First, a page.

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Study says E-prescribing systems boost efficiency
Research in the May issue of the Journal of the American College of Surgeons indicates that electronic prescribing systems might allow greater efficiency at hospitals, which could result in long-term cost savings and improved quality of care.
"Although we found that the implementation of an electronic prescribing system at our institution had no substantial impact on the rate of medication errors, we did see considerable gains in efficiency for the ordering process," said William M. Stone, MD, FACS, of Mayo Clinic Arizona.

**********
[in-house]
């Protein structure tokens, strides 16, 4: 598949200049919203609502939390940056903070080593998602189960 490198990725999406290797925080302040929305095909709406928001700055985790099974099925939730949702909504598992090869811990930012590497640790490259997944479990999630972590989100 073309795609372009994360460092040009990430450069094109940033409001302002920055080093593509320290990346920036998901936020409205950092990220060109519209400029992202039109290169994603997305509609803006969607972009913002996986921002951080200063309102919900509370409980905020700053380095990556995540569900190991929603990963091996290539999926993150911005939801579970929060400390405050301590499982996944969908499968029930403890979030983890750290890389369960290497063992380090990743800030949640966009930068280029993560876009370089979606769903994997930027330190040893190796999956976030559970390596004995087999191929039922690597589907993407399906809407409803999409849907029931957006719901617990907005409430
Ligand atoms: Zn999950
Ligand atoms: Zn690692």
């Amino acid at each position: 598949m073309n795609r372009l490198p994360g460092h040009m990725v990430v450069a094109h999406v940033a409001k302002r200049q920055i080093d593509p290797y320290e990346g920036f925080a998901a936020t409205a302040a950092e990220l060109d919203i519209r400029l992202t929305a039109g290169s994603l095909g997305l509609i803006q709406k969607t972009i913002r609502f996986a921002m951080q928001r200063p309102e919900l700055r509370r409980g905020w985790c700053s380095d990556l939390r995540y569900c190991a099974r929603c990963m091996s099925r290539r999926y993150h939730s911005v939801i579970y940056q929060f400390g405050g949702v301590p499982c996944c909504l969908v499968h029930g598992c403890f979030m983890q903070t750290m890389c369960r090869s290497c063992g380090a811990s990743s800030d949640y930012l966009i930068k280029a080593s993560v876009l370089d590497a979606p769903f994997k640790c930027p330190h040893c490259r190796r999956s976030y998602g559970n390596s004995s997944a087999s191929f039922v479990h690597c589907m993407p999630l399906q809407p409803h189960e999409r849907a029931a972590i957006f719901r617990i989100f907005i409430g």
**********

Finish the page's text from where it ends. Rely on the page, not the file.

Researchers reviewed implementation of an electronic prescribing system in a multispecialty surgical practice. Before the system, the time required for a provider to place an order was 41.2 minutes. With the system, this time decreased to only 27 seconds (p < 0.01). Additionally, personnel were no longer required to clarify and transcribe written orders into an accessible format. Due to the decreased workload, 11 of 56 (19.6%) personnel positions were eliminated, translating to a yearly financial benefit of $445,500. The total capital cost for the implementation project was $2.9 million, with an additional operating cost of $2.3 million.